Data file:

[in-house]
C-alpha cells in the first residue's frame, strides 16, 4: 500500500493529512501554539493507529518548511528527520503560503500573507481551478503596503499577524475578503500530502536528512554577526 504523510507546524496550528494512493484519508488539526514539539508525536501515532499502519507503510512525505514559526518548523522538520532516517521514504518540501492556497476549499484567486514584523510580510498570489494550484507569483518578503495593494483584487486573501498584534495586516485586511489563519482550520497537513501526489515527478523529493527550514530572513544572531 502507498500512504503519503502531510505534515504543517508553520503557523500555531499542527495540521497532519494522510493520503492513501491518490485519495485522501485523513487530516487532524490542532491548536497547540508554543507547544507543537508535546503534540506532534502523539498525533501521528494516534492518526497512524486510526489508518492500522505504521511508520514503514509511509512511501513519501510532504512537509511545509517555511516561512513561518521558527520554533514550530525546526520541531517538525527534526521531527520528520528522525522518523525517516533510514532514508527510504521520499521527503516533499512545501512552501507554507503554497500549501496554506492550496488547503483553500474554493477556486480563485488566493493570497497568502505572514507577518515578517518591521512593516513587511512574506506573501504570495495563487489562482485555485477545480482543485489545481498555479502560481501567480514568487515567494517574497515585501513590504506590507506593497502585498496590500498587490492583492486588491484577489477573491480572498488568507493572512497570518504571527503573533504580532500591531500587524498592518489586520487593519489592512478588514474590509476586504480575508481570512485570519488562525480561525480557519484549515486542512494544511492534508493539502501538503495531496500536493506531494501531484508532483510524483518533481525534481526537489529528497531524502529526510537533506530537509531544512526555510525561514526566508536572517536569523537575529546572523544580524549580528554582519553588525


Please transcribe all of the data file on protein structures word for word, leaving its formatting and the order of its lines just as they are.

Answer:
[in-house]
C-alpha cells in the first residue's frame, strides 16, 4: 500500500493529512501554539493507529518548511528527520503560503500573507481551478503596503499577524475578503500530502536528512554577526 504523510507546524496550528494512493484519508488539526514539539508525536501515532499502519507503510512525505514559526518548523522538520532516517521514504518540501492556497476549499484567486514584523510580510498570489494550484507569483518578503495593494483584487486573501498584534495586516485586511489563519482550520497537513501526489515527478523529493527550514530572513544572531 502507498500512504503519503502531510505534515504543517508553520503557523500555531499542527495540521497532519494522510493520503492513501491518490485519495485522501485523513487530516487532524490542532491548536497547540508554543507547544507543537508535546503534540506532534502523539498525533501521528494516534492518526497512524486510526489508518492500522505504521511508520514503514509511509512511501513519501510532504512537509511545509517555511516561512513561518521558527520554533514550530525546526520541531517538525527534526521531527520528520528522525522518523525517516533510514532514508527510504521520499521527503516533499512545501512552501507554507503554497500549501496554506492550496488547503483553500474554493477556486480563485488566493493570497497568502505572514507577518515578517518591521512593516513587511512574506506573501504570495495563487489562482485555485477545480482543485489545481498555479502560481501567480514568487515567494517574497515585501513590504506590507506593497502585498496590500498587490492583492486588491484577489477573491480572498488568507493572512497570518504571527503573533504580532500591531500587524498592518489586520487593519489592512478588514474590509476586504480575508481570512485570519488562525480561525480557519484549515486542512494544511492534508493539502501538503495531496500536493506531494501531484508532483510524483518533481525534481526537489529528497531524502529526510537533506530537509531544512526555510525561514526566508536572517536569523537575529546572523544580524549580528554582519553588525